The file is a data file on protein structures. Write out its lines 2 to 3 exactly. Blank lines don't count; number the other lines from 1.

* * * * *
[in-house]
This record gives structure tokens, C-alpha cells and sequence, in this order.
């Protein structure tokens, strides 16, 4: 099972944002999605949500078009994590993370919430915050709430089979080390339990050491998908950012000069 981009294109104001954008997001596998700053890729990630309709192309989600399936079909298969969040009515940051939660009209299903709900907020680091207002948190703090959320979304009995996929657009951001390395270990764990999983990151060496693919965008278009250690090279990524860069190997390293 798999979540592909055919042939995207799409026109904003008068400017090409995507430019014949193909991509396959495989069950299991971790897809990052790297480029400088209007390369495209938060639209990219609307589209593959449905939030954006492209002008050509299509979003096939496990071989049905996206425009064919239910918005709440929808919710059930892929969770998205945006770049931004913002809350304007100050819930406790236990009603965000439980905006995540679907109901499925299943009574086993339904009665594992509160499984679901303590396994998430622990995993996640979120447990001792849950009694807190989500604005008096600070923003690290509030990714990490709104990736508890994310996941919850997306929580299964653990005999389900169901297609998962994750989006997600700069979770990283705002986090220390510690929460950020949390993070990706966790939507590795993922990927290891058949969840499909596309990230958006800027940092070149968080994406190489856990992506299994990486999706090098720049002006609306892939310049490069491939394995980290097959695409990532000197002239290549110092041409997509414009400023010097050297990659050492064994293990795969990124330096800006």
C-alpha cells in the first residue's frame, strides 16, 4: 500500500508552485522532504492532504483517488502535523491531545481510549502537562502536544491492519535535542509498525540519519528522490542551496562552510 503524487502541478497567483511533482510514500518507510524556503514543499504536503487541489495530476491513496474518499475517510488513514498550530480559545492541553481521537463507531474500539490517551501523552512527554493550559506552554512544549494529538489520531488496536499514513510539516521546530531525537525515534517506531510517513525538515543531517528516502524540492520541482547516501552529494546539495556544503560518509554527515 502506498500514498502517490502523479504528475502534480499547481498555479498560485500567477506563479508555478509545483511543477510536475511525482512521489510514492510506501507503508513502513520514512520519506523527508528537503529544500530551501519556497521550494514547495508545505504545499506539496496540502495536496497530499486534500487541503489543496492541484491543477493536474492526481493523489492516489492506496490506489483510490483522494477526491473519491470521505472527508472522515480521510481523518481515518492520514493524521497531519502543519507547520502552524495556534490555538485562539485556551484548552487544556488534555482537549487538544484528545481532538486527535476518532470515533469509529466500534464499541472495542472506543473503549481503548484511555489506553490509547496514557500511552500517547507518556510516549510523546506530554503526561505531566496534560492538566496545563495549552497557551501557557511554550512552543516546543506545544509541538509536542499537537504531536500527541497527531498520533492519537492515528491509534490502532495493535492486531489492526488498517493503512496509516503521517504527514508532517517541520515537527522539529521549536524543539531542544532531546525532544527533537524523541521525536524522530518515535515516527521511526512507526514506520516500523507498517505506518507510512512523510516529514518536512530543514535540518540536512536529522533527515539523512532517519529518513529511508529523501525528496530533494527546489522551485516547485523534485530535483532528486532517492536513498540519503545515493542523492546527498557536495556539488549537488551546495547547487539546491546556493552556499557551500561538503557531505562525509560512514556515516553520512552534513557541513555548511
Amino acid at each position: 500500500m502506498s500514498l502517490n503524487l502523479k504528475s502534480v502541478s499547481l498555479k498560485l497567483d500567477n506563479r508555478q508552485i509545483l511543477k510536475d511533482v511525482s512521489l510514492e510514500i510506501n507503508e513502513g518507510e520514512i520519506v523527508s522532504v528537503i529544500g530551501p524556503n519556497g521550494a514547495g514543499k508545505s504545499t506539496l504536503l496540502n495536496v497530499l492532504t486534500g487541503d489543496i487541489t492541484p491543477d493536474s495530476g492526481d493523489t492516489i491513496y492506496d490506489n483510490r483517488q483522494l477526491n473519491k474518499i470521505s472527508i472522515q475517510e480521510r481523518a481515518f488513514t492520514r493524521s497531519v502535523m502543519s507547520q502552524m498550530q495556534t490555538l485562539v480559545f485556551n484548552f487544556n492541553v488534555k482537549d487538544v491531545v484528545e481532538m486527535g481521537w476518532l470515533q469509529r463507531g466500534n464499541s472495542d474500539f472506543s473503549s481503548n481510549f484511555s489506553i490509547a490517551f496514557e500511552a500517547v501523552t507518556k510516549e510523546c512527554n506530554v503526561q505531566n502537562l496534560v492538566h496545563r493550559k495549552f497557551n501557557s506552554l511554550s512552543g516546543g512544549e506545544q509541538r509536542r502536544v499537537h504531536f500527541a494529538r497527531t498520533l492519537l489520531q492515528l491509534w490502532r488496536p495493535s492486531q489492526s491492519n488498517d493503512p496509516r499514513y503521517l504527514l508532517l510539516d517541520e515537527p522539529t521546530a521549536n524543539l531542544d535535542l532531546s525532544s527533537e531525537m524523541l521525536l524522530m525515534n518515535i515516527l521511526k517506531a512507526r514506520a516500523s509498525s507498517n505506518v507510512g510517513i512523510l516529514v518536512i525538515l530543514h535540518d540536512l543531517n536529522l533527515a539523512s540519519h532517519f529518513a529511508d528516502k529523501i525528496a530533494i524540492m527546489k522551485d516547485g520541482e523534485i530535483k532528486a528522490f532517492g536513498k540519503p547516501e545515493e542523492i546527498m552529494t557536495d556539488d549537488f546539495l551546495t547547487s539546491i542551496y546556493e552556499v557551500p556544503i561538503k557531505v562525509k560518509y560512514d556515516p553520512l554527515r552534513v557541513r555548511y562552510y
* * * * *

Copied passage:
This record gives structure tokens, C-alpha cells and sequence, in this order.
């Protein structure tokens, strides 16, 4: 099972944002999605949500078009994590993370919430915050709430089979080390339990050491998908950012000069 981009294109104001954008997001596998700053890729990630309709192309989600399936079909298969969040009515940051939660009209299903709900907020680091207002948190703090959320979304009995996929657009951001390395270990764990999983990151060496693919965008278009250690090279990524860069190997390293 798999979540592909055919042939995207799409026109904003008068400017090409995507430019014949193909991509396959495989069950299991971790897809990052790297480029400088209007390369495209938060639209990219609307589209593959449905939030954006492209002008050509299509979003096939496990071989049905996206425009064919239910918005709440929808919710059930892929969770998205945006770049931004913002809350304007100050819930406790236990009603965000439980905006995540679907109901499925299943009574086993339904009665594992509160499984679901303590396994998430622990995993996640979120447990001792849950009694807190989500604005008096600070923003690290509030990714990490709104990736508890994310996941919850997306929580299964653990005999389900169901297609998962994750989006997600700069979770990283705002986090220390510690929460950020949390993070990706966790939507590795993922990927290891058949969840499909596309990230958006800027940092070149968080994406190489856990992506299994990486999706090098720049002006609306892939310049490069491939394995980290097959695409990532000197002239290549110092041409997509414009400023010097050297990659050492064994293990795969990124330096800006």